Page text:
5. I’ve always associated mochi as those little round sticky rice balls with ice cream filling on the inside! Mochi cakes are new to me and they look delish! I love, love coconut anything so this is definitely a winner for me and I like that they are made in a muffin pan so each piece gets crispy edges and are portioned out evenly! Thanks, Joyce!

    1. Yes! me too! and the chinese ones filled with peanuts and sugar! 🙂

  6. YUMMY ! I followed your recipe to make these Mini Buttery Coconut Mochi Cakes, the aroma of coconut and butter smell all around the house.
    Everyone gave me an applause. DELICIOUS! Size is just right.

    1. I know! I love the way the house smells when these are baking too!! 😀

  7. Hey there, You’ve done a great job. I’ll certainly digg it
    and personally suggest to my friends. I am sure they’ll be benefited from this web site.

  8. These Mochi coconut cakes sure sounds like a delicious thing. I would love to try it for my lil missy and my boy… Adding coconut cream is surely giving me the tropical kick , I am looking for.

  9. I’ve never worked with rice flour before, but we have an Asian market not too far from us, so I’ll be on the lookout for it because these little cakes sound divine!

    1. It’s pretty neat! Sticky rice flour give things a bit of a chewiness! 😀

  10. Nice to know about the mochi cakes. They sound pretty interesting and delicious. Would love to try them.

    1. I wished they were a bit more popular! Chewy baked stuff is so under-rated! haha

    1. My first time having it was this year! it’s like 7 months into the year now and I think I’ve made like 8 batches of it already! In a house of 2, they seemed to be disappearing REALLY fast (like half a batch gone in 1 day) …come to think of it, I think Terry was secretly taking it to work for everyone haha. It’s seriously SO addictive.

  11. I made these this morning. This recipe makes a lot. They came out good but I have one question/concern. Mine have a little bit of a funny after taste. I had wondered at the large amount of baking powder – 1 tablespoon – and after i noticed the after taste, I looked at some other recipes and saw that the amount of baking powder ranged from 0 to 2 teaspoons for the same amount of flour. Is it possible this is a typo and should I have used less baking powder? The other thing that makes me wonder is that my regular sized mochis puffed up like popovers with a big air pocket in the middle. I haven’t eaten one of those yet but they still look like they will taste good.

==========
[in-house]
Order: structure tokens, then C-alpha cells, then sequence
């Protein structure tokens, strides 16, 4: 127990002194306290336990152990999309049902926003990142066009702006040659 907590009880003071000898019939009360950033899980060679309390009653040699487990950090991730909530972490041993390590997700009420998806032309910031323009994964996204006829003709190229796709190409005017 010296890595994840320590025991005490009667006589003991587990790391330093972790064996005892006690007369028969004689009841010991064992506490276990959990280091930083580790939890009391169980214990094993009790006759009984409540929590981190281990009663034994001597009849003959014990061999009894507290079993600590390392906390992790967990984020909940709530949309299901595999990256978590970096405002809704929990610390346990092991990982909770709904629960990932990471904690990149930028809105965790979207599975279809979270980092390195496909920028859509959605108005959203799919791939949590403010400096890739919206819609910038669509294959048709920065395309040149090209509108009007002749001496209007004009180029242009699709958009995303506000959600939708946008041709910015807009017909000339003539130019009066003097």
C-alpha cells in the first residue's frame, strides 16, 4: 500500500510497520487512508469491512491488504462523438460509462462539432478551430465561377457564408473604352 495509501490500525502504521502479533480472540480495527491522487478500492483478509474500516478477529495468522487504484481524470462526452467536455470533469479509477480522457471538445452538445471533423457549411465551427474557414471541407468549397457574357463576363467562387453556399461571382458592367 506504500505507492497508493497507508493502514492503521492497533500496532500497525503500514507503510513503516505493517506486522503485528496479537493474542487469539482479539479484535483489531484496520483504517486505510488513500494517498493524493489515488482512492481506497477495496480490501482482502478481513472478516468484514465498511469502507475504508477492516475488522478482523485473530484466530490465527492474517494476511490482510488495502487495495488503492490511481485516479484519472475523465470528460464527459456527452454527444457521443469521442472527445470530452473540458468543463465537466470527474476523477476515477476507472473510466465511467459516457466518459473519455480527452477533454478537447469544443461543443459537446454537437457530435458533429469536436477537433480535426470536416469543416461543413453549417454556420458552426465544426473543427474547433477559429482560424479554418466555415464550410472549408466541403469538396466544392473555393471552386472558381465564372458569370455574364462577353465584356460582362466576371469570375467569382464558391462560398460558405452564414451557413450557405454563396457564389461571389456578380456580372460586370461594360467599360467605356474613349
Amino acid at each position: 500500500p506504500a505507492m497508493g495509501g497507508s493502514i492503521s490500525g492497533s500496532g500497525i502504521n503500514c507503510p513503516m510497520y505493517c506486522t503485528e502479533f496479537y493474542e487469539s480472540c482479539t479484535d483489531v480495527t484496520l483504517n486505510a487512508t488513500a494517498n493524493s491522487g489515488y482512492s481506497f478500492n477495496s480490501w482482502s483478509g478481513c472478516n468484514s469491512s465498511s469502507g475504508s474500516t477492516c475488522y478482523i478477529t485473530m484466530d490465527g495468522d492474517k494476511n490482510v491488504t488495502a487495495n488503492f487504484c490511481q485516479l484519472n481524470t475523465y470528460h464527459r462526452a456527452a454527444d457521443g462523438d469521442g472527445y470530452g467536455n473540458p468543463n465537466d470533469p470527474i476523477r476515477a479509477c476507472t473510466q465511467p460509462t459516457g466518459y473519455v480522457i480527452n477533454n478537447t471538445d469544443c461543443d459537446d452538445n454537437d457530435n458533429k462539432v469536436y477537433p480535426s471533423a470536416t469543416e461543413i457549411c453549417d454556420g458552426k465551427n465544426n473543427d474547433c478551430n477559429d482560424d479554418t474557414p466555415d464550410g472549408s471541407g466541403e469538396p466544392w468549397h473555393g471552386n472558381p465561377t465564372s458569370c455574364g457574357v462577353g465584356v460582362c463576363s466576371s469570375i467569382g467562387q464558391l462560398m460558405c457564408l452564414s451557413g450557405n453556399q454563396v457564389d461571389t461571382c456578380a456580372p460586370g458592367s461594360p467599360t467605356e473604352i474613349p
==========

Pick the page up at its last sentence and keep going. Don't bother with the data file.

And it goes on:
1. Hi Susan,
      I am so glad you made this! 🙂 Yes it does make quite a lot! Good for sharing 🙂 (or in my case, hoarding) They keep very well in a well sealed container and actually taste better with age since the middles get a bit more chewier.

      For the baking powder question, 1 tablespoon is equivalent to 3 teaspoons, it sounds like a lot more than it really is. I put in that much baking powder so that it puffs up more so that when the little cakes cool they have a crispier exterior. These are a little bit different than the traditional butter mochi cakes (which are dense and more moist). I made them to be crispy and chewy 🙂

      I’m not sure why they puffed up like popovers with an big air pocket in the middle though 🙁 I’m wondering if you have a super duper strong baking powder? They should flatten out once they are cooled. It’s starting to make me wonder if baking powders are not all created equally. Did you use a heaping of baking powder or a leveled tablespoon? You can try using less for next time to see if will prevent that – but honestly I think I would love those huge air pockets!! More crispiness! 🙂